Doug Garnett wrote a blog post titled Pricing and Complexity (Part 2): Conjoint Analysis Can Undercut Price for Innovations (Feb 9 2020).

« According to Wikipedia: ‘Conjoint analysis‘ is a survey-based statistical technique used in market research that helps determine how people value different attributes (feature, function, benefits) that make up an individual product or service. »

« For conjoint analysis in marketing, a product or service is broken into attributes (commonly features) and a set of “options” are developed which are combinations of the features. Research is then conducted (qualitative for discovery, quantitative for reliability) where participants are asked to rank or rate the options… In some [cases] price is included as an attribute and in others we learn perceptions by asking customers to predict the pricing for each option. »

« Conjoint analysis can only succeed within a narrow range of boundaries where customer response is well behaved. »

« The market almost ALWAYS needs communication before it can accurately value an innovative new feature or product. This is made more important because most important innovations are hidden — not physically obvious — so they aren’t self-evident (see the Kobalt Double Drive for an example). »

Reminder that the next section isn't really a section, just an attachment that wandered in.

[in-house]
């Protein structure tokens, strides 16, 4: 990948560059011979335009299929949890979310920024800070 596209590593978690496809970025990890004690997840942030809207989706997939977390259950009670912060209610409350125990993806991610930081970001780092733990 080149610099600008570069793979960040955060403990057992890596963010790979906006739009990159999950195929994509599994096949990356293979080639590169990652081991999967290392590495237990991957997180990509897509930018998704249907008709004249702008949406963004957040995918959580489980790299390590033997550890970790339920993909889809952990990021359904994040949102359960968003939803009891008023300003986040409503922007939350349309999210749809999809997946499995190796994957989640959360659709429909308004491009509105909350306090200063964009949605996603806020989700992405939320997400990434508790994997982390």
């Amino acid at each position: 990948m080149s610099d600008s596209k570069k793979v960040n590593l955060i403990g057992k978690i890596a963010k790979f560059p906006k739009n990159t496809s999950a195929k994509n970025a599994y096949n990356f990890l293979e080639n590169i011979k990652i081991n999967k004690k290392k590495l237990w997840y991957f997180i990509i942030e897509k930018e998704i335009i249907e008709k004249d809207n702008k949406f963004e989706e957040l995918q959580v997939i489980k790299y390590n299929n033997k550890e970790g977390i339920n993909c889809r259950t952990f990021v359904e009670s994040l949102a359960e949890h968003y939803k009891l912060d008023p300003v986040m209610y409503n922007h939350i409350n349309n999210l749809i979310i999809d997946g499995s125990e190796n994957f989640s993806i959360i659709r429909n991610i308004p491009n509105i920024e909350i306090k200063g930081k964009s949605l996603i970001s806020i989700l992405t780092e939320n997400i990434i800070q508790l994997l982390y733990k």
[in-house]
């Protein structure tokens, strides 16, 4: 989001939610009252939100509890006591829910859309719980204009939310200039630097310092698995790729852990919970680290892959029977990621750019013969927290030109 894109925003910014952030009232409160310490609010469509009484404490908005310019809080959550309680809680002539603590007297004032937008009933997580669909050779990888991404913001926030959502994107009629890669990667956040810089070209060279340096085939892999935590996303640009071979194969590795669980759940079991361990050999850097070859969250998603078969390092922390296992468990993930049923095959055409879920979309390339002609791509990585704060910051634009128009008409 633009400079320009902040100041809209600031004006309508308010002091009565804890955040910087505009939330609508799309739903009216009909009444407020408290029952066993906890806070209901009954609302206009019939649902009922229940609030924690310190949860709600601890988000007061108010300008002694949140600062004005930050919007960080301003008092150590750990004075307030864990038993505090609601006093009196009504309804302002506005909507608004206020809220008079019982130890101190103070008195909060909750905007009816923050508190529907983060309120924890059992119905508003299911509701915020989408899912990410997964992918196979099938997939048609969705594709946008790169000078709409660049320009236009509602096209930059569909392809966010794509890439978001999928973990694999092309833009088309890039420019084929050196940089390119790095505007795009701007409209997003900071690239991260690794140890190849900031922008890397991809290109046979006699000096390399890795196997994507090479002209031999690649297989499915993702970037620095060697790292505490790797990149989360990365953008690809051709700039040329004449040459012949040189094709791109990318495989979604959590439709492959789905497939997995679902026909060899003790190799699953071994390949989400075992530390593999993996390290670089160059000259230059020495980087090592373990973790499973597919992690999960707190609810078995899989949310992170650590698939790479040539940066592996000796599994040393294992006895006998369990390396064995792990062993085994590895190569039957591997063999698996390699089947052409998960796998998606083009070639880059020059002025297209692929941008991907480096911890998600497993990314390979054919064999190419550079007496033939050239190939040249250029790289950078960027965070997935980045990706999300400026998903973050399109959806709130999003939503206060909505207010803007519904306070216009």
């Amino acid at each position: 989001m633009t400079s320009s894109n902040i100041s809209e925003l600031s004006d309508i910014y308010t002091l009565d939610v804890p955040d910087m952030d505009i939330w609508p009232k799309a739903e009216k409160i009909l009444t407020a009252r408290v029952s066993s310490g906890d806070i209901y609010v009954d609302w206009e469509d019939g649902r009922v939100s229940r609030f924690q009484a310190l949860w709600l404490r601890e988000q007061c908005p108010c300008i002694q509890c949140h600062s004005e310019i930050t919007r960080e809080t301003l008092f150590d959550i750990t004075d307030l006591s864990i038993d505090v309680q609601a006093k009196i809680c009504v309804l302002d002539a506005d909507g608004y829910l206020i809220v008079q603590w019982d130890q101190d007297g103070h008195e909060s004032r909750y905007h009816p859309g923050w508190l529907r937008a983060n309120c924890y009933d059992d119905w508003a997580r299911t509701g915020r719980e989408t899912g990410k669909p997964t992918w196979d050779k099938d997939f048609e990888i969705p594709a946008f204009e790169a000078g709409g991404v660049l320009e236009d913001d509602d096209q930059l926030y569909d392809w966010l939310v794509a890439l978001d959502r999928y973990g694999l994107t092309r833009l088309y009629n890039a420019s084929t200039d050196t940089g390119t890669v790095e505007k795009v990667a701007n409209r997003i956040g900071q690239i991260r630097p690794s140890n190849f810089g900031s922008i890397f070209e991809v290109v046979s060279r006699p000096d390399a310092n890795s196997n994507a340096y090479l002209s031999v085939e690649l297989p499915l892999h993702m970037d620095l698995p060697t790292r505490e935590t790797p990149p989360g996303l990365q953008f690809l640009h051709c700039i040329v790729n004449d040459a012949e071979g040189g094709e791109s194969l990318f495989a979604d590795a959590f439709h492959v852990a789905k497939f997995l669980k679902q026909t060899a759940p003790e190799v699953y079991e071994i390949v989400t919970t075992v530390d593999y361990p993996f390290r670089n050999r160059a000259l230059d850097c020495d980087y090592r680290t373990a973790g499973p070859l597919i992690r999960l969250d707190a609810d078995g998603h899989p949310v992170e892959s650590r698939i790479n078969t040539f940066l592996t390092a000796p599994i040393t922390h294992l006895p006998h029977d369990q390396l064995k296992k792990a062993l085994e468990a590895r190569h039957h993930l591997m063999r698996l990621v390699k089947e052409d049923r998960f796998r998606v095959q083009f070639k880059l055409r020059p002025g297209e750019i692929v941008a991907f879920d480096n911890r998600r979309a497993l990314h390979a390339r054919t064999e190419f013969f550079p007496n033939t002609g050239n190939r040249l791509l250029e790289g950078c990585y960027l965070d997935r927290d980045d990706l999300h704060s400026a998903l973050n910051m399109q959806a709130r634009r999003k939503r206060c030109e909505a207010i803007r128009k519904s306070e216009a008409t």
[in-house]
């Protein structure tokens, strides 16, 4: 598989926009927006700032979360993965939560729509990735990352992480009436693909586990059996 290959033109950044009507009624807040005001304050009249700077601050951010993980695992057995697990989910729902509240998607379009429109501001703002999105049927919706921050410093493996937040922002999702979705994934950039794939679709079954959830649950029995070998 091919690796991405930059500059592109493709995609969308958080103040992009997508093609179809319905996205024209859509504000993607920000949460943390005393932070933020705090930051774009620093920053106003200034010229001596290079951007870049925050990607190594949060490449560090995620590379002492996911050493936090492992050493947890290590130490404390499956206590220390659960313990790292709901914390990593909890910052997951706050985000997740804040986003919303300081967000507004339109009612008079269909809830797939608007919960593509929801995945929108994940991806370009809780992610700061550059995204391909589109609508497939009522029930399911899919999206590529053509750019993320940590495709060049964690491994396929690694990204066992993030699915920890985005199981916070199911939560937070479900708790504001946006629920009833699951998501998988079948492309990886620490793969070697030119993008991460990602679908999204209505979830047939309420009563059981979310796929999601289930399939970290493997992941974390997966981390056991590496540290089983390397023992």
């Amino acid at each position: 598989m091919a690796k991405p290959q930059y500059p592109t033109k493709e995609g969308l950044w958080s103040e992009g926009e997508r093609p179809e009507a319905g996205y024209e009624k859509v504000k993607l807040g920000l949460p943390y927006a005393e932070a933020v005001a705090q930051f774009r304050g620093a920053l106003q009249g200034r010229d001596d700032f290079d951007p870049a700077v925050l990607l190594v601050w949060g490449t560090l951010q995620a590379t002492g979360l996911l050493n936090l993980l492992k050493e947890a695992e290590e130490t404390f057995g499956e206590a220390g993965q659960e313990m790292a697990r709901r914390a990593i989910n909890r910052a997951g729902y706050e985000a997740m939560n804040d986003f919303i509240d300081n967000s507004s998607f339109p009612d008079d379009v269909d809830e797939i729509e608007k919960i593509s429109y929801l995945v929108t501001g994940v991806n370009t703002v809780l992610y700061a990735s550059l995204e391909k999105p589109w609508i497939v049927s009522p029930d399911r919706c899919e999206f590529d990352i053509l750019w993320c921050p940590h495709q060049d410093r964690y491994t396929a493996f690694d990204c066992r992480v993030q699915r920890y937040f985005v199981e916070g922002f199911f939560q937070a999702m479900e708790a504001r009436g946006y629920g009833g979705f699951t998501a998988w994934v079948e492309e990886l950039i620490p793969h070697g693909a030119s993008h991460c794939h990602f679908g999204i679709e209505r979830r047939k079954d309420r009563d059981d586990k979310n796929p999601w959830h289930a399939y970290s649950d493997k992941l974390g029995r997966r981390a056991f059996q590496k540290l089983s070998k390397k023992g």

Case in Point: « Almost 20 years ago I was approached with the Drill Doctor — a product loved by many professionals but which wasn’t moving at retail. Interestingly, a well known midwest US ad agency had done some research work and, following a 75 word product description, had asked respondents to rate their interest in buying the product. On a 5 point scale, the average interest was around a 2.5. In other words, they weren’t buying it. The ad agency recommended they not pursue a wider market. I looked at the research. It clearly didn’t ask an informed consumer about their interest — these respondents knew nothing about the product. So my agency took on the challenge and we did research to learn how to communicate the benefits of the Drill Doctor… Over the next 8 years, our advertising was key to selling over 3 million units of a $100 product which sharpens $0.50 drill bits. Communication also drove exceptional sales of their $179 version of the product. Now, 20 years later, they retain strong big box distribution, the high end product still demands over $100 and the core product remains priced at $100. All for a product people said they didn’t want. »

« I will take a moment to observe that ANY new introduction of a product with highly innovative features should START with specialized research learning how to create the most effective communication. That research will also reveal quite a bit about price elasticity because people pay the most for that which they value the most. »

« Marketers can start by always assuming that market response to new, innovative product is particularly unstable and ill behaved — complexity is ALWAYS at work with innovations. »

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